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Double Bass question

Discussion in 'off topic' started by cutting42, Jun 10, 2019.

  1. Tony L

    Tony L Administrator

    Not even close! As far as I can tell no instrument has ever made any other instrument obsolete. All newer stuff does is add additional options to the existing palette, it never remove anything previous. A double bass is to a Fender Precision what say a piano is to a Minimoog, just a different thing for a different context. Similarly the piano didn’t make the harpsichord obsolete, the TR-808 didn’t banish all drum kits to junk shops etc. As an electric bassist I have nothing but fascination and respect for double basses, they are wonderful things. I’d maybe even go as far as arguing that folk like me who have only ever played fretted electric instruments in rock bands aren’t even bassists! Were something else, something ultimately far cruder and less interesting.
     
  2. MikeMA

    MikeMA pfm Member

    People who play the electric bass are guitarists, basically.
     
    Dozey likes this.
  3. Tim Jones

    Tim Jones pfm Member

    Nonsense. the electric and the upright are tuned (usually) the same, and fulfil mainly the same function. Your snobbery speaks (ironically) volumes. I played both, live, for a decade.

    It's no good straw manning it with guff about "how music works". I'll ask again - who actually believes that an upright will "out-project" an electric bass with significant amplification behind it?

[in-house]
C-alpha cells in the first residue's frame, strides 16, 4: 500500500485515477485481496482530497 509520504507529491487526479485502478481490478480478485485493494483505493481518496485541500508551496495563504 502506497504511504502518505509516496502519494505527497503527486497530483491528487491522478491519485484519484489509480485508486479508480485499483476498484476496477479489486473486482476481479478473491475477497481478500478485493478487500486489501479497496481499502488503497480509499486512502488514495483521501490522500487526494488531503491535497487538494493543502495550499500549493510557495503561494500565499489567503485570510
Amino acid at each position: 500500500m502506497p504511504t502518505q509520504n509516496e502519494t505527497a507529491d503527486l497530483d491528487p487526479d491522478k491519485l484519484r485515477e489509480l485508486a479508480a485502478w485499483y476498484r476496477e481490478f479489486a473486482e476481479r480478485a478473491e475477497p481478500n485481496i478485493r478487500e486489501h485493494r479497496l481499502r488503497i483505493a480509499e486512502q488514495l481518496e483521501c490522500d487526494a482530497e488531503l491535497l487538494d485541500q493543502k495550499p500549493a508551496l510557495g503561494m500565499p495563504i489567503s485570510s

4. davidsrsb

    davidsrsb pfm Member

    The body of a 4/4 seems a bit small for the frequency range of the instrument, how on earth does it work?
     
  5. cutting42

    cutting42 Heading to Fish Hacker Erg \o/

    It's magic!
     
    George J likes this.
  6. MikeMA

    MikeMA pfm Member

    Talk about completely missing the point .....(and my joke)!
     
  7. Stunsworth

    Stunsworth pfm Member

    Why is this important? It depends on the ensemble, I can't see the Berlin Phil replacing the bass section with someone on a Fender anytime soon - despite the cost saving involved, and I can't see many rock bands replacing their bass player with unamplified DB. Horses for courses and all that.
     
  8. George J

    George J Herefordshire member

    I wish I had not replied about the respective qualities of the electric bass and the orchestral bass.

    As for a direct practical demonstration, this actually happened to me. I was playing in a school production of a musical [West Side Story], and the ballet scenes were re-scored and arranged for rock-band. So I was surprised to find that I had a part to play even though there was a powerful electric bass guitar also playing.

    I assumed that this was a mistake as there was no way [in my mind] that I could keep pace with four big speakers in a huge cabinet!

    I layed off and the conductor [at the rehearsal] asked me to play. This was awkward to say the least as it was hard to hear myself playing. All pizz. [plucked] in these parts.

    Of course there were several people in the body of the hall during the rehearsals, so I asked one [whom I knew as a friend] whether I was adding anything at all to the ensemble. Apparently further back, I was making a clear and rhythmic contribution that was much more focussed than the electric bass. I found that a great surprise, especially as [under the player's ear] I seemed to be only barely audible. There was no great pleasure in that for me as you have to be able to hear yourself to play well and in tune. Fortunately the notes fell in the lowest positions on the finger board, and not in no-mans land further up! So I stayed in tune in spite of the seemingly much louder amplified bass near me.